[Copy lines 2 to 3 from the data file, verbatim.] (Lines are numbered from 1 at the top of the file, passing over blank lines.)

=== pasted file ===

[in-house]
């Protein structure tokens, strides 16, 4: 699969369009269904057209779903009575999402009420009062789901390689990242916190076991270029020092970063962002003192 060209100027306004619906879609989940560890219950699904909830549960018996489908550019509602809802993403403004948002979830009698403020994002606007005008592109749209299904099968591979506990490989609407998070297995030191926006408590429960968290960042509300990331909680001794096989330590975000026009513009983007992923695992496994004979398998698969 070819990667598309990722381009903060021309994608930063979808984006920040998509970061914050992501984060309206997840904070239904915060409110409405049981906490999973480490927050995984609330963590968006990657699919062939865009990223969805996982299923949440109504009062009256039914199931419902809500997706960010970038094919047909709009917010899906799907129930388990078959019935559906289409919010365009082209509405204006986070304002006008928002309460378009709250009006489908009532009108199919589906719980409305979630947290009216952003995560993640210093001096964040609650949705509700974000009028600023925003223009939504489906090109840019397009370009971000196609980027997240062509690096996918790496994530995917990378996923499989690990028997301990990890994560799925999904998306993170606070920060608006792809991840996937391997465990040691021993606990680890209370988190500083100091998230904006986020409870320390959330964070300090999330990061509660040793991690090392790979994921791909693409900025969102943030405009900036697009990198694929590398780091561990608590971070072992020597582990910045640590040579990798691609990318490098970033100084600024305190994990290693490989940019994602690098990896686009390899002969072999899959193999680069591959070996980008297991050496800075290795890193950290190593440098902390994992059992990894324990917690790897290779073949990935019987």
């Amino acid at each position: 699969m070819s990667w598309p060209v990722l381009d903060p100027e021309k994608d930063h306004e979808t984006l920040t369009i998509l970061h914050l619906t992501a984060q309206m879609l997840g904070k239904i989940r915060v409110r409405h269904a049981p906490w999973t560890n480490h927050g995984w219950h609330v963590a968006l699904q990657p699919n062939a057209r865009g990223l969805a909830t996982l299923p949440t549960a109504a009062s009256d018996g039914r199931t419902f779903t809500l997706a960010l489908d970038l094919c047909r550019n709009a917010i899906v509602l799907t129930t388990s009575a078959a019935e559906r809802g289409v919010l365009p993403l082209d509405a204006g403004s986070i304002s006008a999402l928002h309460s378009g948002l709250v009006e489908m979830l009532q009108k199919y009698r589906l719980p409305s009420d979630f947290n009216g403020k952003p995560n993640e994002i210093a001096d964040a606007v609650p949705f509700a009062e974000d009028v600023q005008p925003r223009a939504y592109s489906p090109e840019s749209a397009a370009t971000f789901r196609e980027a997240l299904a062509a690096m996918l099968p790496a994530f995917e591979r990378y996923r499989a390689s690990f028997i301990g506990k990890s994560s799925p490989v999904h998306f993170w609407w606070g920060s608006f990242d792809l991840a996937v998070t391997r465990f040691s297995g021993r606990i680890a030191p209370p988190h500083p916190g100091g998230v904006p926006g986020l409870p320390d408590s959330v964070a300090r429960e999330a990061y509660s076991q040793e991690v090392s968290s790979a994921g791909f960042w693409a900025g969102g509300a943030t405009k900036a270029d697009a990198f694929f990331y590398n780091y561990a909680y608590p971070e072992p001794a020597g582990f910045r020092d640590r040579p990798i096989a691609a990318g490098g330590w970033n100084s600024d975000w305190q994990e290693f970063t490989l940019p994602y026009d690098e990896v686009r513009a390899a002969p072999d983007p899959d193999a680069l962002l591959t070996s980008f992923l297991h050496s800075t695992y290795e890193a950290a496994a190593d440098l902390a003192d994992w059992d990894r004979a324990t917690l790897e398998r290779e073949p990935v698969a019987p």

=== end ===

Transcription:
């Protein structure tokens, strides 16, 4: 699969369009269904057209779903009575999402009420009062789901390689990242916190076991270029020092970063962002003192 060209100027306004619906879609989940560890219950699904909830549960018996489908550019509602809802993403403004948002979830009698403020994002606007005008592109749209299904099968591979506990490989609407998070297995030191926006408590429960968290960042509300990331909680001794096989330590975000026009513009983007992923695992496994004979398998698969 070819990667598309990722381009903060021309994608930063979808984006920040998509970061914050992501984060309206997840904070239904915060409110409405049981906490999973480490927050995984609330963590968006990657699919062939865009990223969805996982299923949440109504009062009256039914199931419902809500997706960010970038094919047909709009917010899906799907129930388990078959019935559906289409919010365009082209509405204006986070304002006008928002309460378009709250009006489908009532009108199919589906719980409305979630947290009216952003995560993640210093001096964040609650949705509700974000009028600023925003223009939504489906090109840019397009370009971000196609980027997240062509690096996918790496994530995917990378996923499989690990028997301990990890994560799925999904998306993170606070920060608006792809991840996937391997465990040691021993606990680890209370988190500083100091998230904006986020409870320390959330964070300090999330990061509660040793991690090392790979994921791909693409900025969102943030405009900036697009990198694929590398780091561990608590971070072992020597582990910045640590040579990798691609990318490098970033100084600024305190994990290693490989940019994602690098990896686009390899002969072999899959193999680069591959070996980008297991050496800075290795890193950290190593440098902390994992059992990894324990917690790897290779073949990935019987």
């Amino acid at each position: 699969m070819s990667w598309p060209v990722l381009d903060p100027e021309k994608d930063h306004e979808t984006l920040t369009i998509l970061h914050l619906t992501a984060q309206m879609l997840g904070k239904i989940r915060v409110r409405h269904a049981p906490w999973t560890n480490h927050g995984w219950h609330v963590a968006l699904q990657p699919n062939a057209r865009g990223l969805a909830t996982l299923p949440t549960a109504a009062s009256d018996g039914r199931t419902f779903t809500l997706a960010l489908d970038l094919c047909r550019n709009a917010i899906v509602l799907t129930t388990s009575a078959a019935e559906r809802g289409v919010l365009p993403l082209d509405a204006g403004s986070i304002s006008a999402l928002h309460s378009g948002l709250v009006e489908m979830l009532q009108k199919y009698r589906l719980p409305s009420d979630f947290n009216g403020k952003p995560n993640e994002i210093a001096d964040a606007v609650p949705f509700a009062e974000d009028v600023q005008p925003r223009a939504y592109s489906p090109e840019s749209a397009a370009t971000f789901r196609e980027a997240l299904a062509a690096m996918l099968p790496a994530f995917e591979r990378y996923r499989a390689s690990f028997i301990g506990k990890s994560s799925p490989v999904h998306f993170w609407w606070g920060s608006f990242d792809l991840a996937v998070t391997r465990f040691s297995g021993r606990i680890a030191p209370p988190h500083p916190g100091g998230v904006p926006g986020l409870p320390d408590s959330v964070a300090r429960e999330a990061y509660s076991q040793e991690v090392s968290s790979a994921g791909f960042w693409a900025g969102g509300a943030t405009k900036a270029d697009a990198f694929f990331y590398n780091y561990a909680y608590p971070e072992p001794a020597g582990f910045r020092d640590r040579p990798i096989a691609a990318g490098g330590w970033n100084s600024d975000w305190q994990e290693f970063t490989l940019p994602y026009d690098e990896v686009r513009a390899a002969p072999d983007p899959d193999a680069l962002l591959t070996s980008f992923l297991h050496s800075t695992y290795e890193a950290a496994a190593d440098l902390a003192d994992w059992d990894r004979a324990t917690l790897e398998r290779e073949p990935v698969a019987p």